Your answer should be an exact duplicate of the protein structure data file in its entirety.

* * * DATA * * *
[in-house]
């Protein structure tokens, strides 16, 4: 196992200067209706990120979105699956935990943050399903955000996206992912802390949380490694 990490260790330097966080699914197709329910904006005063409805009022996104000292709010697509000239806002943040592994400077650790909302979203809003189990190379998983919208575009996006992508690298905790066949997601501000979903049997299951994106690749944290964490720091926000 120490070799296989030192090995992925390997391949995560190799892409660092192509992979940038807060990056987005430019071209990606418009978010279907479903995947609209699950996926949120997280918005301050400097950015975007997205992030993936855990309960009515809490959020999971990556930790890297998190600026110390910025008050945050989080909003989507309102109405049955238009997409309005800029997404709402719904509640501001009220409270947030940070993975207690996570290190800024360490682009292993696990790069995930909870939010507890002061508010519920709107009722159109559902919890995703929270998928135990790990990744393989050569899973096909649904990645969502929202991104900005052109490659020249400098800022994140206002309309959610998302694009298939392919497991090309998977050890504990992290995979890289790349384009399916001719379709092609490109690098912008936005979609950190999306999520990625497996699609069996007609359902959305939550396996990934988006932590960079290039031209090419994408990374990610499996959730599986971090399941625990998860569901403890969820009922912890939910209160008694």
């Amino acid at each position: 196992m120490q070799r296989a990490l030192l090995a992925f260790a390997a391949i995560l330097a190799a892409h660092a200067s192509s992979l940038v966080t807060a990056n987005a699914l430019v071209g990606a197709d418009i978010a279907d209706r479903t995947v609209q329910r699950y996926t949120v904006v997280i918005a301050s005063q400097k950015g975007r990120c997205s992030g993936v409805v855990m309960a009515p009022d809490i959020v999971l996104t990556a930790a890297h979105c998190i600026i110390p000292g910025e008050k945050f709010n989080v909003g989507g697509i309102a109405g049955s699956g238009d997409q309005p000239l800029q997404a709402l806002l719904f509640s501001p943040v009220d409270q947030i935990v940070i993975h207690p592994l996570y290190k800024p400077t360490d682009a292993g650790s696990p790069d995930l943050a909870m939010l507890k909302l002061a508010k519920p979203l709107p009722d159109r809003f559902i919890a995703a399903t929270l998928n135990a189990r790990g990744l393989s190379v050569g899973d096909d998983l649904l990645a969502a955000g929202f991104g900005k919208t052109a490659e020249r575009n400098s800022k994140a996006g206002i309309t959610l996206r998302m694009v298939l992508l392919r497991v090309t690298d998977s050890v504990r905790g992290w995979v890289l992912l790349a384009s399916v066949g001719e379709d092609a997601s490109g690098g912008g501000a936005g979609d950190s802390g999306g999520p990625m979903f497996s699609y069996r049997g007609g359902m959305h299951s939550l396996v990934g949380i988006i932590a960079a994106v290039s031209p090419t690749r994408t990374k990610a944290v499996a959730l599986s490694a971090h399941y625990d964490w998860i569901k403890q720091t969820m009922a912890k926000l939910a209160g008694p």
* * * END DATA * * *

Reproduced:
[in-house]
């Protein structure tokens, strides 16, 4: 196992200067209706990120979105699956935990943050399903955000996206992912802390949380490694 990490260790330097966080699914197709329910904006005063409805009022996104000292709010697509000239806002943040592994400077650790909302979203809003189990190379998983919208575009996006992508690298905790066949997601501000979903049997299951994106690749944290964490720091926000 120490070799296989030192090995992925390997391949995560190799892409660092192509992979940038807060990056987005430019071209990606418009978010279907479903995947609209699950996926949120997280918005301050400097950015975007997205992030993936855990309960009515809490959020999971990556930790890297998190600026110390910025008050945050989080909003989507309102109405049955238009997409309005800029997404709402719904509640501001009220409270947030940070993975207690996570290190800024360490682009292993696990790069995930909870939010507890002061508010519920709107009722159109559902919890995703929270998928135990790990990744393989050569899973096909649904990645969502929202991104900005052109490659020249400098800022994140206002309309959610998302694009298939392919497991090309998977050890504990992290995979890289790349384009399916001719379709092609490109690098912008936005979609950190999306999520990625497996699609069996007609359902959305939550396996990934988006932590960079290039031209090419994408990374990610499996959730599986971090399941625990998860569901403890969820009922912890939910209160008694």
């Amino acid at each position: 196992m120490q070799r296989a990490l030192l090995a992925f260790a390997a391949i995560l330097a190799a892409h660092a200067s192509s992979l940038v966080t807060a990056n987005a699914l430019v071209g990606a197709d418009i978010a279907d209706r479903t995947v609209q329910r699950y996926t949120v904006v997280i918005a301050s005063q400097k950015g975007r990120c997205s992030g993936v409805v855990m309960a009515p009022d809490i959020v999971l996104t990556a930790a890297h979105c998190i600026i110390p000292g910025e008050k945050f709010n989080v909003g989507g697509i309102a109405g049955s699956g238009d997409q309005p000239l800029q997404a709402l806002l719904f509640s501001p943040v009220d409270q947030i935990v940070i993975h207690p592994l996570y290190k800024p400077t360490d682009a292993g650790s696990p790069d995930l943050a909870m939010l507890k909302l002061a508010k519920p979203l709107p009722d159109r809003f559902i919890a995703a399903t929270l998928n135990a189990r790990g990744l393989s190379v050569g899973d096909d998983l649904l990645a969502a955000g929202f991104g900005k919208t052109a490659e020249r575009n400098s800022k994140a996006g206002i309309t959610l996206r998302m694009v298939l992508l392919r497991v090309t690298d998977s050890v504990r905790g992290w995979v890289l992912l790349a384009s399916v066949g001719e379709d092609a997601s490109g690098g912008g501000a936005g979609d950190s802390g999306g999520p990625m979903f497996s699609y069996r049997g007609g359902m959305h299951s939550l396996v990934g949380i988006i932590a960079a994106v290039s031209p090419t690749r994408t990374k990610a944290v499996a959730l599986s490694a971090h399941y625990d964490w998860i569901k403890q720091t969820m009922a912890k926000l939910a209160g008694p």